June 28, 2020

Surprise Vegetable Grows Up to be a Tropical Fruit, Part I

Both orange and green papaya
come from the same plant

Though entirely different in taste, appearance, and texture, green papaya comes from the same plant as its well-known counterpart, (orange) papaya. The two foods are simply picked at different stages of maturity. At the end of its maturity, papaya is a tropical fruit in the culinary sense, enjoyed as a sweet snack or dessert. But earlier in life, at the green stage, it can be used as a vegetable. And a very versatile vegetable at that.

Some people find orange papaya distasteful. My son, whom I watched taste new foods from birth, liked everything we ever gave him, with two exceptions. He happily ate vegetables, spicy dishes, you name it. But he didn't like lettuce, and he absolutely refused to eat papaya. If you have had a bad experience with mature papaya, you may be happily surprised by the taste of green papaya. When raw, it has a fresh, bland crunch to it. When cooked, it tastes like whatever spices you have added to it. It has no papaya taste or aftertaste. My son can still detect the smallest amount of mature papaya in a smoothie, but he very much likes green papaya.

Papaya grows like a weed in my yard. I would go so far as to say it has naturalized there. If the seeds germinate, I can easily pull them up, so I would not call them invasive. But they do just fine without irrigation; although the plant is happier and the fruit matures more rapidly with consistent watering. They don't seem to mind the hot summers. They continue to produce fruit, even when they are missing some nutrients or hit by various diseases. And they reproduce with no effort on my part. However, an obstacle surfaces as I wait for them to ripen. As they mature, they usually develop ringspot or black spot or anthracnose or some assortment of disfiguring afflictions that robs me of usable fruit. Plus, they get truly ugly.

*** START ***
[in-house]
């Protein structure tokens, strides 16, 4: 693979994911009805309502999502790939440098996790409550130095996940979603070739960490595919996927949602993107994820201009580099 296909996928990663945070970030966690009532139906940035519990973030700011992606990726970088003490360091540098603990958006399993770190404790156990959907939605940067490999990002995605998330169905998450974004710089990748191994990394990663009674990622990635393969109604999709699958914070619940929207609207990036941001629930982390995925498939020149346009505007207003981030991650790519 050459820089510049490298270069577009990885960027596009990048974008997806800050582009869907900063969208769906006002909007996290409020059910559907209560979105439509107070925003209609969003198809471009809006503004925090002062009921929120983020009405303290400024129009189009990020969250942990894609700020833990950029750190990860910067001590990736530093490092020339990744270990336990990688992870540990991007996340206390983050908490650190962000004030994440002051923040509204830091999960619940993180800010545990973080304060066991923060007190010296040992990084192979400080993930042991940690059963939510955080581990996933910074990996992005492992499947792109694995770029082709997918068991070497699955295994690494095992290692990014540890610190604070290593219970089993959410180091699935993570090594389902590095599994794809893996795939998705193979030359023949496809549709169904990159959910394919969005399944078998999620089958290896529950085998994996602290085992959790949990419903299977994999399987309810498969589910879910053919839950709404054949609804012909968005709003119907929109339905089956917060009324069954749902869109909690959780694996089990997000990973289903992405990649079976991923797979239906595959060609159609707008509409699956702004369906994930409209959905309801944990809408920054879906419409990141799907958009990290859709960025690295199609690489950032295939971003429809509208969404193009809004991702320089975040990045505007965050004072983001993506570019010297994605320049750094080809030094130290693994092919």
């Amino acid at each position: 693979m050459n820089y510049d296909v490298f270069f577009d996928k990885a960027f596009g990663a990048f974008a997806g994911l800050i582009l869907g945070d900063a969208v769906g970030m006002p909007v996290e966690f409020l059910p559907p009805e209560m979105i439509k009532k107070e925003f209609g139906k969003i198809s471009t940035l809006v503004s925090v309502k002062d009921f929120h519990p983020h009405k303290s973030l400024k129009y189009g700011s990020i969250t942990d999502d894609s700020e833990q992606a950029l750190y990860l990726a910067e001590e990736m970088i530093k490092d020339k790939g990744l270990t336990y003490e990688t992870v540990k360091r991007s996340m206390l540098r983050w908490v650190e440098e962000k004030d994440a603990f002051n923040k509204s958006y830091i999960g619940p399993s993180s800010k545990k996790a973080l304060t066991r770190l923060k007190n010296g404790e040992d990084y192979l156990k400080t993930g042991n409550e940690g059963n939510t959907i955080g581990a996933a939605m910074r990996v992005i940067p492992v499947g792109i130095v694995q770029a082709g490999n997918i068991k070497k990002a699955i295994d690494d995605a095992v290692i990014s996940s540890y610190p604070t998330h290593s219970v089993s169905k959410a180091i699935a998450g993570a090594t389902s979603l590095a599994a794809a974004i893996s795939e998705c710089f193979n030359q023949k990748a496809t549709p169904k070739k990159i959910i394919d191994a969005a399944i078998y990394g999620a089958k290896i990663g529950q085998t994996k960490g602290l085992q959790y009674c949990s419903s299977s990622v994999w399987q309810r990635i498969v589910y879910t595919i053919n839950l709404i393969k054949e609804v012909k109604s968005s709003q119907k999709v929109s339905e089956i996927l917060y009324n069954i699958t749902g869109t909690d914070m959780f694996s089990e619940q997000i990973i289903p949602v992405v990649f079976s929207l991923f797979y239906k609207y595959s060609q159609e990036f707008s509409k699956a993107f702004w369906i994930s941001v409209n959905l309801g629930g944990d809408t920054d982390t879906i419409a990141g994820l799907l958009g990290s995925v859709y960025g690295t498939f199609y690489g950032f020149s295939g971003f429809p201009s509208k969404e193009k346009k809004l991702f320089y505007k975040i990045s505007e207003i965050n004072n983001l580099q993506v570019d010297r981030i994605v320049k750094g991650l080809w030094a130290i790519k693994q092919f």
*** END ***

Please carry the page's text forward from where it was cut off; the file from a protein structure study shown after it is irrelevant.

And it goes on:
When I discovered that green papaya was edible, I was hoping to like it, for two reasons. First, there's no ringspot, no black spot, no anthracnose, and no fruit flies to contend with. With its smooth green skin, it always looks great. Second, whether green or mature, papaya has a load of health benefits. Between its papain enzyme and high fiber, some find that papaya helps with digestion. It also has high levels of beta-carotene and vitamins A, C, and E. I just had to figure out how to make it taste great. The good news is that there are a multitude of ways to do so.